ERA has issued a pointed response to the IFPI’s Global Music Report and its focus on the impact of record labels on the recorded music market by highlighting the significance of digital services and retailers in driving revenue growth.
The report, which was published yesterday, found that the global recorded music market grew by 5.9% in 2016 to $15.7 billion, according to the IFPI’s new Global Music Report, achieving its highest growth rate since the organisation began tracking the market 20 years ago.
Commenting on the findings, IFPI chief executive Frances Moore, said: “Fans are engaged with music in an amazing variety of formats, from the vinyl revival to the phenomenon of musical.ly, but the growth story is centred on services which are widening streaming’s demographic appeal.
“Record companies and their distribution partners have been instrumental in this, licensing more than 40 million tracks to hundreds of digital services worldwide and developing the high performance systems that allow music to be accessed around the world. Their approach has been global in scope and yet local in execution, adapting their practices to open up legal digital markets for music."
Now, ERA CEO Kim Bayley has responded with a statement intended to throw some light on the contribution of digital services and retailers.
“The IFPI numbers amount to a ringing endorsement of the ability of digital services and retailers to broaden the market for music and generate more revenue for artists and songwriters,” Bayley said. “It is significant that the two fastest growing sectors of the music industry – streaming and vinyl records – are both the result of the innovation, market insight and investment of retailers and digital services.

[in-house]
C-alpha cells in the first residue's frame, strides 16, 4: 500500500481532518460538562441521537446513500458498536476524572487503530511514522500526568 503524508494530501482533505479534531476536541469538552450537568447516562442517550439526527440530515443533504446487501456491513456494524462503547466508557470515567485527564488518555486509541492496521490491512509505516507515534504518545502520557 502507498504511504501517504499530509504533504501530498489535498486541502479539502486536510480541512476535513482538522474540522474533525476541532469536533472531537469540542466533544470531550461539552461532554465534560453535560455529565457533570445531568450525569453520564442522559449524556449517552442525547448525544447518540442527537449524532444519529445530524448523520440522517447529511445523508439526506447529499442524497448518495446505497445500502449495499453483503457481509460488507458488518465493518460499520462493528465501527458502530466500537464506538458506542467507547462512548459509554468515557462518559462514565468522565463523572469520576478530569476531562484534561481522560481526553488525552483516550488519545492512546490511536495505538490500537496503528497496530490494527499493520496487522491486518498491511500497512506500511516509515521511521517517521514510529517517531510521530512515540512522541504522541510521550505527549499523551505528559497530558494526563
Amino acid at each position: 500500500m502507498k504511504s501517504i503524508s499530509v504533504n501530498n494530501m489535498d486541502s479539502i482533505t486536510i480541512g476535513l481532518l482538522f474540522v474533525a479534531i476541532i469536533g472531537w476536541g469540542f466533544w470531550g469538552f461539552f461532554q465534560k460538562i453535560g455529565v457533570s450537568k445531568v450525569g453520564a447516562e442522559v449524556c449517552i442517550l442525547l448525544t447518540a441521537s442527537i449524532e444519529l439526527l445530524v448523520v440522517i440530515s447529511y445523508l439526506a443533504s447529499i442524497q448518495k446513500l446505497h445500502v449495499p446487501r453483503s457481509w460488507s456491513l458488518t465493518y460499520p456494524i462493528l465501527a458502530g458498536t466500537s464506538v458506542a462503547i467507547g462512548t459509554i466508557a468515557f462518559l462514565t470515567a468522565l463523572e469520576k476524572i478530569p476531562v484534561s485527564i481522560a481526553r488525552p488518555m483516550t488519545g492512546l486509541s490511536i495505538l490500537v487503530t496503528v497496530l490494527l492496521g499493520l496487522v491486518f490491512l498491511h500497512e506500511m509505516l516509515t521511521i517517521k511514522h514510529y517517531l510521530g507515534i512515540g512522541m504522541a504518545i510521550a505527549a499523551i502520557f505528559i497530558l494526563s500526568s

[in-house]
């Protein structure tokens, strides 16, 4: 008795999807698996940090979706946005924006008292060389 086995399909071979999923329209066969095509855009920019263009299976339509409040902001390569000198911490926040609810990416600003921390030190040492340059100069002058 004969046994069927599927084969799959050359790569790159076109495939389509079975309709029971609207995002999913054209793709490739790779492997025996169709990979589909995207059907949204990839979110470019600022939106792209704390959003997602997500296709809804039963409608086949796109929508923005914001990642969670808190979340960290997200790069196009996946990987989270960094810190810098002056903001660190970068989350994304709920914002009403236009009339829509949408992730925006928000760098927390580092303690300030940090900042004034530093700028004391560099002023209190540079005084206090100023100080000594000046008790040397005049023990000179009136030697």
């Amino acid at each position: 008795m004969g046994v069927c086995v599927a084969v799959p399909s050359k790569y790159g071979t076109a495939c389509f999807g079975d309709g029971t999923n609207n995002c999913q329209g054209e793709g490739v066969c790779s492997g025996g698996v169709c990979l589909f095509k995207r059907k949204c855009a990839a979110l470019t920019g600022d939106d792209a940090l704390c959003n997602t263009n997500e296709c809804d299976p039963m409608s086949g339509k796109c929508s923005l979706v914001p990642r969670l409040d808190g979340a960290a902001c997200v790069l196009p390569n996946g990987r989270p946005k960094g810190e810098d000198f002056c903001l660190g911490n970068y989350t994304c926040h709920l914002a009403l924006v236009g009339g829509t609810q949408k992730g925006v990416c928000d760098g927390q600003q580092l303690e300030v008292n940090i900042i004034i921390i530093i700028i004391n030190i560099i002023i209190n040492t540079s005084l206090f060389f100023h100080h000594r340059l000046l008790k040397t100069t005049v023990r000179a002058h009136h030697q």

“Investment from services like Spotify, Amazon Prime, Deezer and Google Play has effectively thrown a lifeline to the music industry. The key to maintaining that investment has to be to ensure an equitable split of the fruits of that success between the digital services, the artists and songwriters and the labels and music publishers who represent them.”
The new report revealed that there were 112 million users of paid music streaming subscriptions by the end of 2016, driving a year-on-year streaming revenue increase of 60.4%. Over the course of the year, digital income accounted for half the global recorded music industry’s annual revenue for the first time.
The streaming boom more than made up for a 20.5% slump in downloads and a 7.6% decline in physical revenue – a higher rate than the previous year which saw a decline of 3.9%. Streaming has also helped drive growth in emerging markets, with China (+20.3%), India (+26.2%) and Mexico (+23.6%) each experiencing significant revenue growth.
You can read major label reaction to the report here.